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Question Setting buffer data from inside fragment shader to be read from C# script (URP)

Discussion in 'Shaders' started by SpikeEscape, Jan 23, 2022.

  1. SpikeEscape


    Mar 14, 2019
    Hello all, I've been researching this for days now and the consensus seems to be that it is possible but can be very slow, however in all my attempts I have been unable to read any data at all from the CPU side of things.

    My end goal is to return a float either per instance or per pixel of an instance which indicated whether or not it is in shadow from a particular light, I have the calculation working from running AdditionalLightRealtimeShadow() which returns 0 when in light and 1 when in shadow.

    This works perfectly on the GPU and I am able to adjust say the color of the material based on whether or not the certain pixel is in light, but I want to pass this data to the CPU to apply gameplay logic when a certain percentage of the object is hit by light.

    I have tried creating a StructuredBuffer in the shader and setting a ComputeBuffer in c#, setting it with a Material.SetBuffer() call, after more research I found that Material.SetBuffer actually does not read from the GPU. I then looked into ComputeShaders which are be able to read from the GPU however I would need to pass my data from my fragment shader to the compute shader, and maybe I am not understanding correctly but my research has led me to think that in order to pass that data it would have to go through the CPU anyways. (Which I am struggling to do in the first place)

    Another work around I have heard of is to create a custom rendertexture and draw the frag shader to it, and then read the rendertexture from the cpu with .GetPixels(), I'd like to avoid this as my shader is coupled with my custom lighting shader to access the lighting data, and I would like to keep it on the main renderer.

    Does anyone know of the right way to reference a buffer in frag shaders from C#?
    Or any other work around to pass data from the GPU to CPU? I have also of the idea of using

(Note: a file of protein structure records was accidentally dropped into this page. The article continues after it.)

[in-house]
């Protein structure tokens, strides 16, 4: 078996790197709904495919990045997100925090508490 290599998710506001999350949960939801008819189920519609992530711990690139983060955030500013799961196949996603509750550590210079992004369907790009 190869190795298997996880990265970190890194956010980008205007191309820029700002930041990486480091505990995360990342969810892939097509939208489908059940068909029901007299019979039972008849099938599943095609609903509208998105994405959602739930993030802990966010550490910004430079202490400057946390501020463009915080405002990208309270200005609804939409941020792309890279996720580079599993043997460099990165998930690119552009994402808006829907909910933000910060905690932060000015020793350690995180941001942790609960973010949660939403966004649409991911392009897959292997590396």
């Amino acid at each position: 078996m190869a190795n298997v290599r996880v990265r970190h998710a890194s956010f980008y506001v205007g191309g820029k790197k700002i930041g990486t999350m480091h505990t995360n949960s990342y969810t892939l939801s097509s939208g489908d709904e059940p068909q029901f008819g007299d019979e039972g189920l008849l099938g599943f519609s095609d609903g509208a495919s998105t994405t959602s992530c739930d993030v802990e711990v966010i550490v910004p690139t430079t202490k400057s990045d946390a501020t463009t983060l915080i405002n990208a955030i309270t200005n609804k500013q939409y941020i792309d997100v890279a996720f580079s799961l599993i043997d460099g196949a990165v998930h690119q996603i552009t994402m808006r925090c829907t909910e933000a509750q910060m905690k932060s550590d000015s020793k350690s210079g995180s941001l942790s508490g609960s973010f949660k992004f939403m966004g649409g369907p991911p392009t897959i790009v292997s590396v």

Stream Output Compatibility and I'm curious if that is a rabbit hole worth going down.
  2. cgDoofus


    Jun 15, 2021
    I'm not sure if fragment shaders can actually write to buffers but in compute your buffer has to be a RWStructuredBuffer as opposed to StructuredBuffer if you want to read this data on the CPU side, and in C# you should call GetData() to populate an array with what's in the gpu buffer.
  3. Invertex


    Nov 7, 2013
    You can write to a buffer from a fragment shader, but like @cgDoofus says, it needs to be a RWStructuredBuffer or RW buffer in general. And from C# you need to bind a buffer to it like you do with a compute shader, except instead use the .SetBuffer that exists on the target material, like
    myMat.SetBuffer("_shadowPixelsBuffer", shadowPixelsBuffer);

    You also need to specify a binding register to use in your shader, for example using the first register:
    uniform RWStructuredBuffer<uint> _shadowPixelsBuffer : register(u1);

    And in your C# code, when you bind the buffer here, you also need to indicate the register number and set the third parameter true to indicate binding to the fragment stage:
    Graphics.SetRandomWriteTarget(1, shadowPixelsBuffer, true);

    You'll probably just want each pixel to do an
    on a
    in that buffer and then you'll know how many shadow pixels accumulated.
    Last edited: Jan 24, 2022
    NagiX and SpikeEscape like this.